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TCGA Team Reports on Squamous Cell Lung Cancer Findings

NEW YORK (GenomeWeb News) – In a study appearing online yesterday in Nature, members of The Cancer Genome Atlas reported on the progress they've made in characterizing a form of lung cancer called squamous cell carcinoma.

Through an integrated analysis of copy number, mutation, gene expression, and other data from 178 lung squamous cell carcinomas, the TCGA team defined several pathways that were frequently affected by genetic glitches and identified nearly a dozen recurrently mutated genes — among them, TP53, which was altered in almost all of the tumors.

In addition to showing that some of the lung squamous cell carcinoma mutations overlapped with those found in other squamous cell carcinoma tumors — namely those appearing in the head and neck — the investigators highlighted the possibility of finding new treatments for the squamous lung tumors by grouping them according to genetic profiles.

"The current study has identified a targetable gene or pathway alteration in most lung [squamous cell carcinoma] samples studied," corresponding author Matthew Meyerson, a researcher affiliated with the Broad Institute, the Dana-Farber Cancer Institute, and Harvard Medical School, and colleagues wrote.

"The data … can help to organize efforts to analyze lung [squamous cell carcinoma] clinical tumor specimens for a panel of specific, actionable mutations to select patients for appropriately targeted clinical trials," they added. "These data could thereby help to facilitate effective personalized therapy for this deadly disease."

After lung adenocarcinoma, researchers explained, lung squamous cell carcinoma is the most common form of lung cancer, accounting for almost one-third of lung cancer cases and some 400,000 deaths around the world annually.

In contrast to treatments for lung adenocarcinoma, which are sometimes targeted based on genetic profiles previously detected in that lung cancer subtype, squamous cell lung tumor treatments are still limited to non-specific methods such as chemotherapy and radiation. Such treatments target cancer cells, but have not been designed with lung squamous cell carcinoma-specific pathways in mind, primarily owing to a limited understanding of the molecular alterations that exist in the squamous cell subtype.

For the current effort to characterize the disease and to find its potential genetic vulnerabilities, the TCGA team did exome sequencing and array-based copy number analyses on 178 untreated lung squamous cell carcinoma tumor samples from individuals with stage I to stage IV cancers. The samples were also subjected to messenger RNA sequencing, gene expression, and promoter methylation analyses.

To round out their analyses, the researchers interrogated 19 lung squamous cell carcinoma samples by whole-genome sequencing and subjected 159 tumors to microRNA sequencing.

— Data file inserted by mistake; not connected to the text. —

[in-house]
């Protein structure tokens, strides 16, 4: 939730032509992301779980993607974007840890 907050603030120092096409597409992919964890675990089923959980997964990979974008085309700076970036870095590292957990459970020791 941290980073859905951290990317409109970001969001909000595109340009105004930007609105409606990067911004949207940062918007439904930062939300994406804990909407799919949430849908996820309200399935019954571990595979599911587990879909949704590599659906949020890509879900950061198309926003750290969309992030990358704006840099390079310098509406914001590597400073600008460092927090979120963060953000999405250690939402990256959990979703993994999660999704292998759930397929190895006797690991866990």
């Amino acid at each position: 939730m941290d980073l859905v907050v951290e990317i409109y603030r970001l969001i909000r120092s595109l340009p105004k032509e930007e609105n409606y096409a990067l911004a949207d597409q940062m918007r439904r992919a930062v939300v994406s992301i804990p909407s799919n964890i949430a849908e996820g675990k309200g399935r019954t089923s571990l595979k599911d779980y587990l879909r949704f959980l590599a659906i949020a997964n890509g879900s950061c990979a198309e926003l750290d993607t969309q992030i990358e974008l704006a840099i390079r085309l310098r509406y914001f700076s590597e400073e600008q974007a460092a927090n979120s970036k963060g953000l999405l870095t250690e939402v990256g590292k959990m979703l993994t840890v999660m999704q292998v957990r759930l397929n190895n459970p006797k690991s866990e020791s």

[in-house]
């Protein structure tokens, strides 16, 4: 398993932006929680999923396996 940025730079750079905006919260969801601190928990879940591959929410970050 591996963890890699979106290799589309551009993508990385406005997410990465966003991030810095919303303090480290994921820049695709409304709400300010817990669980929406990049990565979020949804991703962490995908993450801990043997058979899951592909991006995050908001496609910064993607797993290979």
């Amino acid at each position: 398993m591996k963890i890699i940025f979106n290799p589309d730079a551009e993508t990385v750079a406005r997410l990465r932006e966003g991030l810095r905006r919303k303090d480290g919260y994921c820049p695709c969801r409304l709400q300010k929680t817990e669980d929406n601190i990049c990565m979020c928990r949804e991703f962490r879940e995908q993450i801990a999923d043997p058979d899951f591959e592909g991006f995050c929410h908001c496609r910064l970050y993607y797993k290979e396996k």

As in other lung cancer types, the team found fairly high mutation rates overall: on the order of around eight mutations for every million bases of genome sequence. The mean tally of exonic mutations per tumor was 360, for instance, and tumors averaged more than 300 copy number changes and 165 rearrangements apiece.

Most of the squamous cell lung tumors tested contained mutations involving the known cancer gene TP53.

Other recurrently mutated genes included some of the same players altered in forms of head and neck squamous cell carcinoma that are not accompanied by human papillomavirus infection, underscoring the notion that genetic profiles provide a different level of resolution compared to classification schemes based on a tumor's tissue of origin.

"This reinforces something that we've been seeing in a lot of our cancer genomics work," co-author Richard Wilson, director of Washington University's Genome Institute, said in a statement. "It's really less about what type of tissue the tumor arises in — lung, breast, skin, prostate — and more about what genes and pathways are affected."

Also altered in a significant number of the tumors were the tumor suppressor genes CDKN2A and RB1, the class I major histocompatibility immune gene HLA-A, fibroblast growth factor receptor, or FGFR, family genes, and genes involved in tyrosine kinase signaling.

Other tyrosine kinases tended to be affected in the tumors too, as were genes from pathways involved in processes such as cell cycle regulation, apoptosis, oxidative stress response, and squamous cell differentiation.

Now, researchers say, the goal is to begin trying to use some of the new mutation information and translate it into molecularly focused treatments for groups of squamous cell lung tumors sharing recognizable mutation patterns.

"We found that almost 75 percent of the patients' cancers have mutations that can be targeted with existing drugs — drugs that are available commercially or for clinical trials," Washington University oncology researcher Ramaswamy Govindan, a study author and co-chair of TCGA's lung cancer group, said in a statement.

"With this analysis, we are just starting to understand the molecular biology of lung squamous cell carcinoma," Govindan added. "And now we have identified potential targets for therapies to study in future clinical trials."

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